To work for the preservation of the Faith, speak the language of a Christian, the language of faith. Transform the speech of the world. Through a sinful tolerance, we have allowed our Lord to be banished from customs, laws, and good manners; in a mixed social gathering one would not dare speak of Jesus Christ. Even among practical Christians we should seem peculiar if we spoke of Jesus Christ in the Blessed Sacrament... There may be talk about religious art, moral truths, the beauties of religion; but about Jesus Christ, about the Eucharist, never.
Well, change all that. Profess your faith openly. Be bold enough to say, "Our Lord Jesus Christ," never just "Christ"! We must prove our Lord's right to live and to rule in the language of society. It is a disgrace for Catholics to keep our Lord under a bushel the way that they do. We must manifest Him everywhere. The one who professes his faith boldly and dares speak out the name of Jesus Christ, places himself in the power of His grace. In public, everybody must know what we believe.
...Finally, may the kingdom of our Lord come within you, in your soul. Our Lord is in you, but He has much to do before He can reign completely therein. You have been barely vanquished; our Lord's kingdom of peace and love is not yet established in you; the boundary lines are not yet all His; and what sovereign can rule supreme if he does not control all the frontiers of his state?
Get to know our Lord better. Study His life, His sacrifices, and His virtues in the Most Blessed Sacrament. Study His love. Instead of always remaining within ourselves, let us go up to Him; it is all very well to see ourselves in Him, but to see Him in us is better. Instead of attending to yourself, attend to our Lord and make Him grow in you. Think of Him; study Him in Himself; penetrate into Him. You will find the food of your life in Him; for He is great and infinite. That is the broad and royal road to holiness and the way to the ennobling of our lives.
Moreover, you must console our Lord. He expects consolation from you and will receive it with pleasure. Ask Him to prepare good priests for Himself; priests who are apostolic and zealous for the salvation of souls; priests who are the glory of their age and who present God with kingdoms. Beg Him to take ownership of everything, and to be not only a Savior, - that supposes nothing but sacrifice, - but a King, and a King of peace with absolute power. Console Him for His being so little treated as a King in His own kingdom. Alas! Our Lord is vanquished! In heaven He is an all-powerful Ruler Who commands saints and angels and is faithfully obeyed. Not so here below. Men, - the children He ransomed, - have got the best of Him. He no longer rules over Catholic peoples. Let us establish His kingdom in us at least, and work at restoring it everywhere.
Fine monuments mean much less to our Lord than do our hearts. And since the nations have driven Him out, let us raise Him a throne on the altar of our hearts... Let us proclaim Jesus Eucharistic our King by lifting Him up on our hearts and by serving Him with fidelity and devotedness.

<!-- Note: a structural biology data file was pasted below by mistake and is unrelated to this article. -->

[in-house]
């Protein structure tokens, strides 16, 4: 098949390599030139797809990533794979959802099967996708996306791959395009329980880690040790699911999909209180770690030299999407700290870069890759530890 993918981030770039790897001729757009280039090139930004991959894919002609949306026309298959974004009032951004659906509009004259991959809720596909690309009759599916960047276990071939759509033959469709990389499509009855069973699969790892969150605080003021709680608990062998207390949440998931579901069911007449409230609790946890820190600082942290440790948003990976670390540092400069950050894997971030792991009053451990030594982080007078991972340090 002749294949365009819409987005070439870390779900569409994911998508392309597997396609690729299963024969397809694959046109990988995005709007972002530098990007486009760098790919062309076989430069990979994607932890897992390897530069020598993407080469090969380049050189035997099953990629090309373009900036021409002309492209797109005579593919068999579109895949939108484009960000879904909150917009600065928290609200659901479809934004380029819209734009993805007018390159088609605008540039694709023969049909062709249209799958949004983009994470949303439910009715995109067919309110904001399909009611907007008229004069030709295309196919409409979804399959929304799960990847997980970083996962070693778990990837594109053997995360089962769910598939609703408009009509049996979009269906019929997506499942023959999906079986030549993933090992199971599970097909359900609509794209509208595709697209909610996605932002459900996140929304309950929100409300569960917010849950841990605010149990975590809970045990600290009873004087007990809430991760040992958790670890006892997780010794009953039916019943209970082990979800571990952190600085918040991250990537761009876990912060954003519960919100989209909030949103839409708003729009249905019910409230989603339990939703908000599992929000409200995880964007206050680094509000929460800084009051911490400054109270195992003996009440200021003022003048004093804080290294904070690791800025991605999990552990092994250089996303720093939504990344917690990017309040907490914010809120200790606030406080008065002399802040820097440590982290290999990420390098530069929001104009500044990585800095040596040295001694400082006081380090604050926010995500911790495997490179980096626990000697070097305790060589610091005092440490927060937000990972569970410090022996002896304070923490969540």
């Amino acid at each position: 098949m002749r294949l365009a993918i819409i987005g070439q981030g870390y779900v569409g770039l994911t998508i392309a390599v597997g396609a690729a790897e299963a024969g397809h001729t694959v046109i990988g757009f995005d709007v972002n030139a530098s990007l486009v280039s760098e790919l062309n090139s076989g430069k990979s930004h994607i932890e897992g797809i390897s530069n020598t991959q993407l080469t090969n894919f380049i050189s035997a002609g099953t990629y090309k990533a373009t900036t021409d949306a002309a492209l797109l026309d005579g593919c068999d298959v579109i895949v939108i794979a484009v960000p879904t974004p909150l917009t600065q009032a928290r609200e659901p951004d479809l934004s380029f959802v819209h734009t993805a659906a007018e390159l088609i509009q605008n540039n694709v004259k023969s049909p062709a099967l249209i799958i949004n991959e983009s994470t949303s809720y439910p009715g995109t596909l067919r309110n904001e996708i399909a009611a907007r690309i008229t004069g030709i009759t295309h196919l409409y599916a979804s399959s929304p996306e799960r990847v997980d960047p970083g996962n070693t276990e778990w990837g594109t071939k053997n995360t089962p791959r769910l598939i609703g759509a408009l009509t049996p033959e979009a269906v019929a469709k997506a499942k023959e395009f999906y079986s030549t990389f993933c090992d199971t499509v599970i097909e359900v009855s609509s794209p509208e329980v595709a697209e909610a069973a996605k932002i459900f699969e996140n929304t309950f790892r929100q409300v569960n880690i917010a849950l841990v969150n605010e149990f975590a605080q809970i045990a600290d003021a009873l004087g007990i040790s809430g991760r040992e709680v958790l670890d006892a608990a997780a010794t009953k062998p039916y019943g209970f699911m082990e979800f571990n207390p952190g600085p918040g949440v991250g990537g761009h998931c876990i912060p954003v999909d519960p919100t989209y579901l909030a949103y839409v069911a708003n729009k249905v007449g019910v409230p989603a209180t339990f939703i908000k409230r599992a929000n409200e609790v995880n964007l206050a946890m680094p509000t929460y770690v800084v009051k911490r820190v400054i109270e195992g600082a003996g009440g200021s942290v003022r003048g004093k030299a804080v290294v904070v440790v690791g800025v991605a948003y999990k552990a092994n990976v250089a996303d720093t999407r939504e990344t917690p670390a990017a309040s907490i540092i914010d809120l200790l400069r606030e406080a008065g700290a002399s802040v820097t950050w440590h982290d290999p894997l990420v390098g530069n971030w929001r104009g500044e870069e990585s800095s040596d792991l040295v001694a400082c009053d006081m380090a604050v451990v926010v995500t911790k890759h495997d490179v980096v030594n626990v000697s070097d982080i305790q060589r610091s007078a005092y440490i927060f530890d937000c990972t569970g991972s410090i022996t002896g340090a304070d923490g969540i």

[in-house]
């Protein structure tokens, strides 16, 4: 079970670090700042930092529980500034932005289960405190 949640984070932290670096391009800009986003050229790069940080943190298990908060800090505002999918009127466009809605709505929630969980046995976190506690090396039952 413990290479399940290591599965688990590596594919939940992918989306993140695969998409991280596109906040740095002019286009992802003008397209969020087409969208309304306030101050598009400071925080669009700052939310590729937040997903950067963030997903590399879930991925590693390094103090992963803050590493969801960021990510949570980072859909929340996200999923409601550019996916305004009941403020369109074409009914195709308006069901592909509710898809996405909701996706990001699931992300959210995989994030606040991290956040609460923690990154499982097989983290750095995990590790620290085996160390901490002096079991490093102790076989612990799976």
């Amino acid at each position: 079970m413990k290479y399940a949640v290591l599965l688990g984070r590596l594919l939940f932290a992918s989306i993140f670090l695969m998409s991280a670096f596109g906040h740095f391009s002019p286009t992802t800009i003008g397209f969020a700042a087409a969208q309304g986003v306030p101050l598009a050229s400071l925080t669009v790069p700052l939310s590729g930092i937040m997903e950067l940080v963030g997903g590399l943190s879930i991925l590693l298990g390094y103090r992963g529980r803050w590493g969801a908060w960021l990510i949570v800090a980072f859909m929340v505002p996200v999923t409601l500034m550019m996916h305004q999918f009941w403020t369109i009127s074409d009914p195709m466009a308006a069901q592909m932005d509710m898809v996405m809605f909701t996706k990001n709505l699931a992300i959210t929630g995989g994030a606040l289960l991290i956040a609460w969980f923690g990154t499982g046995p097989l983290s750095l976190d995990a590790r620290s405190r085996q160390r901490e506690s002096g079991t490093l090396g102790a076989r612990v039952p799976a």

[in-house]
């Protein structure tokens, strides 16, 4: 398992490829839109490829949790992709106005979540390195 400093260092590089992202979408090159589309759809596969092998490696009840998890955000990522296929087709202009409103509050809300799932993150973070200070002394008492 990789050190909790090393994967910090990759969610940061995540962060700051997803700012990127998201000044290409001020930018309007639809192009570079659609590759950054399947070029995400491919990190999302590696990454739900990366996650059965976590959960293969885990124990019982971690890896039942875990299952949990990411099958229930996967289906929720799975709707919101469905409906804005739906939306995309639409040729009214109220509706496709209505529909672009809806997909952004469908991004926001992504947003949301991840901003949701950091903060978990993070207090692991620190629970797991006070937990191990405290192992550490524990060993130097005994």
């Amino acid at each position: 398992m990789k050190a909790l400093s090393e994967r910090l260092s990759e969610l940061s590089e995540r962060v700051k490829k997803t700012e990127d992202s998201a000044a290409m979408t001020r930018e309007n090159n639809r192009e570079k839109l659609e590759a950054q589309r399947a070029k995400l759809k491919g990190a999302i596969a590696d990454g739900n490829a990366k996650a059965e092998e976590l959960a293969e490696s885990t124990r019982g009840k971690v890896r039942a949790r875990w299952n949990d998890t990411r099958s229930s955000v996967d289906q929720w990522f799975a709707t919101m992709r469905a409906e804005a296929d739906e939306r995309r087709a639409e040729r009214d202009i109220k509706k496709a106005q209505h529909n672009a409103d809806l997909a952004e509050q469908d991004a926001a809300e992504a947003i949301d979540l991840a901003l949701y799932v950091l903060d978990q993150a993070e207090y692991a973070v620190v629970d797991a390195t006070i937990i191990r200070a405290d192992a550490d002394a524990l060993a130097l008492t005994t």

Ah! How fond our Lord is of our hearts! How He longs for them! He pleads for them like a beggar! He begs, He implores, He insists. He has already been refused a hundred times; it does not matter; He keeps holding out His hand. ...What outrages He submits to in His quest for our hearts! He seeks in a special way the Catholics, the devout souls, the religious who do not want to give Him their whole heart. Our Lord wants the whole of it. His love for us is the only reason for this ardent quest and the only interest He has in it. Out of two hundred million Catholics, how many love Him with the affection of a friend? How many live of His love, of a love that springs from the heart?
Let us then love Him for our own sakes. Let us love Him for those who do not love Him, for our relatives and our friends. Let us pay our family’s debt and our country’s. That is what all the saints do; they thus imitate our Lord Who loves His Father for all men and becomes surety for the whole world.
May our Lord, the gentle Savior Who loves us so much, become at long last the King, the Master, and the Spouse of our soul!
"Come, let the kingdom of Jesus Christ be established in you! Public Exposition of the Most Blessed Sacrament is God's last grace to man. After Exposition, there is only heaven or hell. Man is attracted to what glitters. Our Lord has ascended a throne; He can be seen and is radiant. We no longer have any excuse. If we forsake our Lord, if we pass by Him without amending our lives, our Lord will go away, and we shall be done for forever. "Serve our Lord, therefore, and console Him; light the fire of His love wherever it is not yet burning; work at the establishment of His reign of love. Adveniat regnum tuum, regnum amoris. "May Thy kingdom come, Thy kingdom of love!"